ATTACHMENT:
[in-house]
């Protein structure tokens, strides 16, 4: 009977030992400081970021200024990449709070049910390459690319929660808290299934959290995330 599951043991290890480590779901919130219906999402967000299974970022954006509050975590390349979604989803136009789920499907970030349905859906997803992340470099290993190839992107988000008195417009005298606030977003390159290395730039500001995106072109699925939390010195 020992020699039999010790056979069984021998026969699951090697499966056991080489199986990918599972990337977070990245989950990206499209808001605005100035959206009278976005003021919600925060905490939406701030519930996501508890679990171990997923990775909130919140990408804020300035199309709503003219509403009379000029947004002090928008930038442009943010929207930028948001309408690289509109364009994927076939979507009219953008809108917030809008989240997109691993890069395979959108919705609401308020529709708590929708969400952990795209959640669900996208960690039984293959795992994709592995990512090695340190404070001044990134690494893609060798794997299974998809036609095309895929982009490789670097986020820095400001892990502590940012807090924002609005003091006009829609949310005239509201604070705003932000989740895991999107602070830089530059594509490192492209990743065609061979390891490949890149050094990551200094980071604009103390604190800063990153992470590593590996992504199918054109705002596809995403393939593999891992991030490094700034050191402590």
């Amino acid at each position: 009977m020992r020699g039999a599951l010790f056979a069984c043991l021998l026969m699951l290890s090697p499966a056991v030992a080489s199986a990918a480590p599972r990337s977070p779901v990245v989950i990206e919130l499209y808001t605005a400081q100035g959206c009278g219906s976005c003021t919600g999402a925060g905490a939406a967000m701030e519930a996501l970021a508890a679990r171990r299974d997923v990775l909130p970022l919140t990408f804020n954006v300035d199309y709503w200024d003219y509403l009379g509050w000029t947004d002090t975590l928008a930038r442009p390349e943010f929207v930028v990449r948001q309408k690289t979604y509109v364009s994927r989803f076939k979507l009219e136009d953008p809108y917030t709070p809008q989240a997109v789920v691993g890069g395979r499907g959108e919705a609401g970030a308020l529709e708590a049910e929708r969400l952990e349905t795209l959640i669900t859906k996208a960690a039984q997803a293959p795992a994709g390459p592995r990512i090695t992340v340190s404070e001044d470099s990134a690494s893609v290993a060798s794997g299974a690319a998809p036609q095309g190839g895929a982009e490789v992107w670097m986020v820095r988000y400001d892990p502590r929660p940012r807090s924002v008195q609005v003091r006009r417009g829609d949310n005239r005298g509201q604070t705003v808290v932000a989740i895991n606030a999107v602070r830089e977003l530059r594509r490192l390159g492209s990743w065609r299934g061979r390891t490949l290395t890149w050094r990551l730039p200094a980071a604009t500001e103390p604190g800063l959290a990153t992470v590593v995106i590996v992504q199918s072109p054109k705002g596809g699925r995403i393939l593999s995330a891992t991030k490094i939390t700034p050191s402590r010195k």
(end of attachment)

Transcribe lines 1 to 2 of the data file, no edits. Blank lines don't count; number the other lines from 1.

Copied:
[in-house]
């Protein structure tokens, strides 16, 4: 009977030992400081970021200024990449709070049910390459690319929660808290299934959290995330 599951043991290890480590779901919130219906999402967000299974970022954006509050975590390349979604989803136009789920499907970030349905859906997803992340470099290993190839992107988000008195417009005298606030977003390159290395730039500001995106072109699925939390010195 020992020699039999010790056979069984021998026969699951090697499966056991080489199986990918599972990337977070990245989950990206499209808001605005100035959206009278976005003021919600925060905490939406701030519930996501508890679990171990997923990775909130919140990408804020300035199309709503003219509403009379000029947004002090928008930038442009943010929207930028948001309408690289509109364009994927076939979507009219953008809108917030809008989240997109691993890069395979959108919705609401308020529709708590929708969400952990795209959640669900996208960690039984293959795992994709592995990512090695340190404070001044990134690494893609060798794997299974998809036609095309895929982009490789670097986020820095400001892990502590940012807090924002609005003091006009829609949310005239509201604070705003932000989740895991999107602070830089530059594509490192492209990743065609061979390891490949890149050094990551200094980071604009103390604190800063990153992470590593590996992504199918054109705002596809995403393939593999891992991030490094700034050191402590």